* * *
What Wee left unsaid is this: China is desperate for rare earth minerals, timber, oil and natural gas, uranium, precious stones, medicinal plants and body parts of endangered animals. Many of these treasures are found in countries that are poor, disorganized and run by rabidly corrupt despots.
China’s main tactic has been (and no doubt will continue to be) to infiltrate such mineral-rich/ethics-poor countries by offering to build airports, dams, train lines and roads in exchange for good terms on extraction rights.
But in addition to the airports and dams, which the dictator can point to proudly as examples of national development (and quietly pocket his 10 percent commission), China offers these men (and a few women) a safe haven in Cheng Ho Gardens — a comfortable and secure refuge (with security guards trained by Israeli and Rhodesian consultants) in which to enjoy their golden years after the inevitable coup or downturn in business.
“Win-win-win,” Wee explains.
* * *
With the panache of a huckster trying to sell time shares in an Orlando condo, Horace Wee explained the options.
First, the prospective buyer makes a non-refundable deposit of $10 million for his Nanyang passport. I assume that this fee can be offset against normal cost-of-doing-business bribes the Chinese pay for permission to rape and pillage the buyer’s country.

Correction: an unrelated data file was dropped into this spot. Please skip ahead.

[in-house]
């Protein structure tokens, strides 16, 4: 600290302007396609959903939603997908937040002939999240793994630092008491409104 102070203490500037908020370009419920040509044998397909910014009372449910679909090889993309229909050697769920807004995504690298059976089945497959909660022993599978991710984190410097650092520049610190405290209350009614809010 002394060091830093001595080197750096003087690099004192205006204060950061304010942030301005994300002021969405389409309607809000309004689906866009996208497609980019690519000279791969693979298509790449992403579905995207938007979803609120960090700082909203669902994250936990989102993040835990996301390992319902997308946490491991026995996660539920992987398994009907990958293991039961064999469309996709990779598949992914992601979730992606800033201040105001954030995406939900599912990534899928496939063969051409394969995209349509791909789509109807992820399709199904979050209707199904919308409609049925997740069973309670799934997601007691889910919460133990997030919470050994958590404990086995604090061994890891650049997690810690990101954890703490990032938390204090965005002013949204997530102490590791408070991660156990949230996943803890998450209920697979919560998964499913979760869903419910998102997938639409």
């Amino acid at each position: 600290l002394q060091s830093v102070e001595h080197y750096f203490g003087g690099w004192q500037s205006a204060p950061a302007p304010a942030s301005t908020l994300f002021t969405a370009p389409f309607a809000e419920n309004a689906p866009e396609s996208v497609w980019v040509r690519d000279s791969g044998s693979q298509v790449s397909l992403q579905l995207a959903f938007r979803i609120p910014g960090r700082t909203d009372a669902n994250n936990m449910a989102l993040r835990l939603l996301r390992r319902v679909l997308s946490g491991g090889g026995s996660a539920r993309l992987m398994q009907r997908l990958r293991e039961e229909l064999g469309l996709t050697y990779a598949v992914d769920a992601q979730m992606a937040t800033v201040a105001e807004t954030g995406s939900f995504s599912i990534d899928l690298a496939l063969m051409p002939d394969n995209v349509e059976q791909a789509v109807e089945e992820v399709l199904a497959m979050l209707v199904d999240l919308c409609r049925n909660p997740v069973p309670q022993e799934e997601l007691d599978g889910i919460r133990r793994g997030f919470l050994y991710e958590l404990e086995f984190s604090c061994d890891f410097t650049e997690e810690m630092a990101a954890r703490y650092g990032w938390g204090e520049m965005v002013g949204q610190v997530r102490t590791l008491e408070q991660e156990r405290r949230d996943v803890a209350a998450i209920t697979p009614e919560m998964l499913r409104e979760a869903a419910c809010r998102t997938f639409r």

Then comes the fun part. The buyer can design his or her own island. Nothing off-the-shelf for these folks.
“One of our new citizens, from a wealthy East African country, wants an island in the shape of a male lion. The tail will be a links-style golf course, and the lion’s mane will conceal hidden beaches with air-conditioned pavilions where he can relax with his wives. I think he has six, plus another few in training.”
“Other designs are similarly intriguing?” I asked.
Wee went through some of the plans for the 18 islands already committed. One North African gentleman wants his island to be in the shape of his jowly visage, so visitors flying in to Cheng Ho International Airport can be greeted by his smiling face.